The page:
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Rebuilding Laguna Beach after major disasters

October 28, 2010|By Ken Frank

Editor's note: City Manager Ken Frank is retiring in December after 30 years with the city. In this column, he shares what he sees as the "top 10" most significant accomplishments of the city administration during the past three decades.

No. 4 on the list of City accomplishments over the last 30 years is: Rebuilding Laguna Beach after Major Disasters.

While we are fortunate to reside in Laguna Beach, one downside is the community's vulnerability to natural disasters, including landslides, fires, flooding and mudslides.

My predecessor and the City Council had already embarked on the rebuilding of Bluebird Canyon after the first landslide in 1977. Construction was in full swing and Oriole Drive, Meadowlark Drive and Meadowlark Lane were back in place. Unfortunately, since then, other smaller landslides have occurred at Del Mar in Arch Beach Heights, on Dunning/Cerritos in Rim Rock Canyon, on Mystic Way and below Las Brisas.

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Then in 2005, the second Bluebird Canyon landslide occurred destroying 12 homes and obliterating several city streets, water lines, sewer conduits, and drainage facilities. Several years later, the hillside has been reconstructed and all the public facilities have been replaced. Homes are being rebuilt and several are already occupied.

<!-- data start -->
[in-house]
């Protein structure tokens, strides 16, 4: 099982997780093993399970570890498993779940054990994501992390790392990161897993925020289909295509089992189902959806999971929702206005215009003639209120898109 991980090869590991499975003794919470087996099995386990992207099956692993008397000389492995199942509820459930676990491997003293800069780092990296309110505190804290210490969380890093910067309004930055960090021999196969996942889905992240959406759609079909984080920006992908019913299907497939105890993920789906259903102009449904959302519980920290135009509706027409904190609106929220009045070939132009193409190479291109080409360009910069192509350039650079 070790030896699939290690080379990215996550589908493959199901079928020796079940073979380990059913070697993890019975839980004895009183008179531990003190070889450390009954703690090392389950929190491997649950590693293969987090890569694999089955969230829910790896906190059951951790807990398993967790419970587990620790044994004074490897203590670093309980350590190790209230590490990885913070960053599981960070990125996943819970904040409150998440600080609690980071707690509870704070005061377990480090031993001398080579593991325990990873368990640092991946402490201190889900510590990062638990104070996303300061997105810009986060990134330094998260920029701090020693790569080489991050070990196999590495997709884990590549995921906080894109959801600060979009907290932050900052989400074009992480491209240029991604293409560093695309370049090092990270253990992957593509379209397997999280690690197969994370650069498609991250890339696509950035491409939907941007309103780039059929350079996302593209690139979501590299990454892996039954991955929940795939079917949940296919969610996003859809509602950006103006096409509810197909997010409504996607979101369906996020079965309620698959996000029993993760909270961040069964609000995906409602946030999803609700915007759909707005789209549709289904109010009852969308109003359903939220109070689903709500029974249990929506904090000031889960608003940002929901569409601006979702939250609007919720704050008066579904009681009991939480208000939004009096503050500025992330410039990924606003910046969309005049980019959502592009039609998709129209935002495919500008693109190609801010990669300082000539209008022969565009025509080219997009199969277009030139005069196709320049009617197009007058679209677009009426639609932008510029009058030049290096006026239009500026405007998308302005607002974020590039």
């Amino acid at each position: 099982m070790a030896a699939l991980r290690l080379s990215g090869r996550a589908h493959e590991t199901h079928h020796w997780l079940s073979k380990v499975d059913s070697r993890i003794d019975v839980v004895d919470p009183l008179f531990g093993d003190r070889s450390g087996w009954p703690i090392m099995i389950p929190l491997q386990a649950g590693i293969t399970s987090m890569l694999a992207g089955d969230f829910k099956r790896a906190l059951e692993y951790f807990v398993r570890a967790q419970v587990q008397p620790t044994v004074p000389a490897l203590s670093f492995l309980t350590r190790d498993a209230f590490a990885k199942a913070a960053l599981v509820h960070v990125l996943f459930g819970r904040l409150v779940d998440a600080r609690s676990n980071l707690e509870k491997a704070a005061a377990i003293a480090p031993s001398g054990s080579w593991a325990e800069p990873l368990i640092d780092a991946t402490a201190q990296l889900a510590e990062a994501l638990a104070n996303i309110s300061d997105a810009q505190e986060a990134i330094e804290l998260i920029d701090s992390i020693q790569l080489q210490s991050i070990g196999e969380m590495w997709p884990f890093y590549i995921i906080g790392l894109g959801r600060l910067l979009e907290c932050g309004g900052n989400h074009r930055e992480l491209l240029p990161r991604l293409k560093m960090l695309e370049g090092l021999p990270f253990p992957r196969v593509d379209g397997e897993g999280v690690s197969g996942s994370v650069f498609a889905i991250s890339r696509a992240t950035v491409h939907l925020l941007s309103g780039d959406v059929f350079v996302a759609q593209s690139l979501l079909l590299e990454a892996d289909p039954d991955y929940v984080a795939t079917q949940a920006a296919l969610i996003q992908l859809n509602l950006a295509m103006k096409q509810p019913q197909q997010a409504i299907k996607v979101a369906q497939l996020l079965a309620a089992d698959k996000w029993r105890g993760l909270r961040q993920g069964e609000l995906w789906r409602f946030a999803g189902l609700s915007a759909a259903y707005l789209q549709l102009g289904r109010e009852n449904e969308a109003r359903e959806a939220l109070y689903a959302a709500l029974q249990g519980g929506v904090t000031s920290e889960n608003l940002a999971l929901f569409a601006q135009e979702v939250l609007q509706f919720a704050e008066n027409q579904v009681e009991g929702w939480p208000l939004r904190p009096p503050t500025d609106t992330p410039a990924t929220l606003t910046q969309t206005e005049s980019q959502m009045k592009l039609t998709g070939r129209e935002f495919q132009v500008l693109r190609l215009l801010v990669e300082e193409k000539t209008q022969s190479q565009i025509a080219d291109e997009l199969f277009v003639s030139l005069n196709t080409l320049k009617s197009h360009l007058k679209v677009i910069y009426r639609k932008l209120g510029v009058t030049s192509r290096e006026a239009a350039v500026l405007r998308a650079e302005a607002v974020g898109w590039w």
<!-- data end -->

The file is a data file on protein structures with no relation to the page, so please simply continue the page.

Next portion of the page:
Flooding has occurred several times in the downtown and in Laguna Canyon, although since new storm facilities were constructed in Laguna Canyon and in Canyon Acres, those areas have not flooded again.

In the 1997-98 winter, Laguna Beach suffered through record rainfall, resulting in pernicious mudslides throughout the community. Two people were killed in those earth flows, several houses were destroyed and Laguna Canyon Road was inundated by mud for two days.

Finally, the community endured the firestorm in October of 1993. That conflagration virtually vaporized 170 homes in town. But with a fantastic community support, coupled with federal and state disaster assistance and generally good cooperation from private insurance companies, the damaged neighborhoods — Canyon Acres, Mystic Hills and lower Temple Hills — have been resurrected into attractive neighborhoods.

Ken Frank is the city manager.

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